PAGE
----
I have a great book which displays newspaper sports pages from around the country on the days of famous baseball events -- World Series games, pennant clinchings, no-hitters etc. It's great reading (and incidentally the little advertisements at the bottom of the page are often as fascinating as the articles themselves).

When Willie Mays was promoted to the New York Giants in May of 1951, the articles describing it unfailingly refer to him as "Negro sensation" Willie Mays. His race was prominently featured in every mention of him. Just think of how weird it would be today to do the same thing -- "Dodgers trade for Negro outfielder Daryle Ward." The point is that the black players in the late 40s and early 50s were NOT considered just as players; their race was a huge element in the way they were deployed.
   19. fracas' hope springs eternal Posted: January 28, 2003 at 06:46 PM (#214659)
A player of [Minoso's] caliber we might assume would have a cup of coffee at 21, part-time play at 22 and regular play at ages 23 and 24. That brings him in around 330 win shares, among the top 120 in history.

We might assume that, or more conservatively we might assume:

A) minors at 21, cups of coffee at 22 and 23, part-time play at 24, and regular play at 25. That brings him from 283 WS to around 295, still not a HOFer, unless he's a pitcher or catcher.

We could also assume any of the following:

B) a cup of coffee at 21, part-time play at 22 during which he gripes about playing time, is labeled a "clubhouse lawyer" and gets traded, doesn't become a regular until age 26 with his third team. Around 270 win shares; not a HOFer.

C) cup of coffee at 21, pushed into regular role due to teammate's injury at 22, can't hack it, labeled a "AAAA player" and never gets serious career traction. 50-150 win shares.

D) cup of coffee at 21, part time role at 22, blocked by star teammate at 23 and 24, joins uncle's insurance business at 25, since he can make more money there and he's got kids to feed now. 20-30 win shares.

E) cup of coffee at 21, part time role at 22 but doesn't hit enough for his position (limited sample size) and is asked to learn new position, part time role at 23 at new position but is asked to try a third position due to team needs, winds up with Gil McDougald's career (excellent but unappreciated, retires young). 100-200 win shares.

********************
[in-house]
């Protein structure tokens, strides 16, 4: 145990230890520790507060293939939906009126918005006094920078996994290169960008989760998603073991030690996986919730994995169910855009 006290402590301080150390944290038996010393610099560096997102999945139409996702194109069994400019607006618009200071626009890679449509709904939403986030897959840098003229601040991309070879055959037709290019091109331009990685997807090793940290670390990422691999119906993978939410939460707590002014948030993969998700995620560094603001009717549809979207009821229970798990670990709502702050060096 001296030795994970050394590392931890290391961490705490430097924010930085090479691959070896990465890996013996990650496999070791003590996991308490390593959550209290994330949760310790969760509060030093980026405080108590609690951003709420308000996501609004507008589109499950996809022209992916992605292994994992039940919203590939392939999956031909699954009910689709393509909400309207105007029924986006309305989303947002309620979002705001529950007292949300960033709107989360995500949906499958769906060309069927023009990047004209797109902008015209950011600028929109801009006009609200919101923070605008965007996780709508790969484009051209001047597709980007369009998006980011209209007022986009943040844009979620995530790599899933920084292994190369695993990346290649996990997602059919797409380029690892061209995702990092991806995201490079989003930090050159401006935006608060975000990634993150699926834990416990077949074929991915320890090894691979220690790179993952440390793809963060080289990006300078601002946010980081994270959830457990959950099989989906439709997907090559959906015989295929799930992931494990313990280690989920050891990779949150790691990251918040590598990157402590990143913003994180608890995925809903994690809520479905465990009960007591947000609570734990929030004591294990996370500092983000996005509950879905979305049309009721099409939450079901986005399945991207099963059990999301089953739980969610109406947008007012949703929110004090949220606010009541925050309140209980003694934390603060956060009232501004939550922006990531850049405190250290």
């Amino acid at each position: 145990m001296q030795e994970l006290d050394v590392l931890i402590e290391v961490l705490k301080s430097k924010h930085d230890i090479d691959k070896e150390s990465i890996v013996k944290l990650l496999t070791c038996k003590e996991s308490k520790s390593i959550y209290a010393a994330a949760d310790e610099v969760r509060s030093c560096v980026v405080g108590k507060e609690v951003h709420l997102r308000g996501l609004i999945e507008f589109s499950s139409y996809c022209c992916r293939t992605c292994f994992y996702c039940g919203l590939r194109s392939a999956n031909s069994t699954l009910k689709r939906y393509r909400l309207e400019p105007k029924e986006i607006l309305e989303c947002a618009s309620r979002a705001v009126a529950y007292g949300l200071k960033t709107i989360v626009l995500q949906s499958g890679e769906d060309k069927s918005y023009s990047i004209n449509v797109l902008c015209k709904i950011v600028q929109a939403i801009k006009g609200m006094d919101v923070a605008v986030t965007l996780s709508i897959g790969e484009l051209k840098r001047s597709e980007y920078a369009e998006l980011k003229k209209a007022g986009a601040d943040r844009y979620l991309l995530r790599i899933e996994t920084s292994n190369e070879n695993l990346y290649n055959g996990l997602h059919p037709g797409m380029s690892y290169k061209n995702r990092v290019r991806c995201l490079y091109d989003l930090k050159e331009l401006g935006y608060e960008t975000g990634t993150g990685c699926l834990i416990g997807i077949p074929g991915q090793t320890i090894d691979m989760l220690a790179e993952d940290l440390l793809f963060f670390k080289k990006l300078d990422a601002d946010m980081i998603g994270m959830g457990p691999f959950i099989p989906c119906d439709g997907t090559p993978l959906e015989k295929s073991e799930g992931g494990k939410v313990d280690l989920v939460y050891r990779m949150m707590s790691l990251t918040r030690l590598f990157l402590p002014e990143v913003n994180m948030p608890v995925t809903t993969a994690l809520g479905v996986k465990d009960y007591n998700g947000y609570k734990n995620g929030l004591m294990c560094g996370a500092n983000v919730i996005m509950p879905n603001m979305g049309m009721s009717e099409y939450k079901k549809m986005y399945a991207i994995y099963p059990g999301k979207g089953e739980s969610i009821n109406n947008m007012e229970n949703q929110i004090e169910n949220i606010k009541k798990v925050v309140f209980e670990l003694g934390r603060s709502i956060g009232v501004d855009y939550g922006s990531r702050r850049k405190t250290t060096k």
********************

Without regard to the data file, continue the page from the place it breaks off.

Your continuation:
F) cup of coffee at 21, gets injured at 22 (beaning, runs into unpadded outfield wall, training injury, hit by streetcar, drafted and sent to Korea, etc.) 4 win shares.

I wouldn't say that any of these (except E, Gil's career was unusual) is substantally less likely than your assumption, and collectively the non-HOF career trajectories are far more likely.
   20. Steve Treder Posted: January 28, 2003 at 07:44 PM (#214660)
Of course any one of those scenarios are possible, fracas. You're exactly correct that if one is going to play the "what if" game, then it's only fair to consider all the possible "what ifs," not just the most favorable one.

But here's the thing with Minoso: we're not talking about a guy who never had a substantial ML career, and just imagining what kind of a player he might have become. This isn't the Pete Reiser, Herb Score, or Tony Conigliaro case here. With Minoso we know far more than we need to surmise; we've already got 10+ seasons of factual ML performance as our starting point. The only question with Minoso is moving backward from his 1951 season, and imaginatively filling in the blanks with reasonably expected performance.

The questions we need to address there are, (a) how old was he really, and given that, (b) how much and how well would he likely have played, had racism not been a factor?

I am not at all convinced that he really was born in 1925; from what I know there is one source that asserts that and all others that assert that he was born in 1922, and moreover, it would obviously been in his self-interest to claim to be younger than he really was, not older.

Assuming he was born in 1925, then the additional portion we can reasonably add on to his ML career is pretty minimal. Few players were regulars in those days before the age of 24 or 25. But if he was born in 1922, then I don't think it's at all unreasonable to pencil in at least 2 or 3 more seasons as a very high-producing regular for Minoso.

Obviously all of this is in the realm of speculation, but I think it's a useful exercise in trying to calibrate Minoso's career totals with those of other, similar players who were able to enjoy full major league careers -- guys like Goslin, Slaughter, Brock, Rose, Raines, all have aspects that are comparable to Minoso.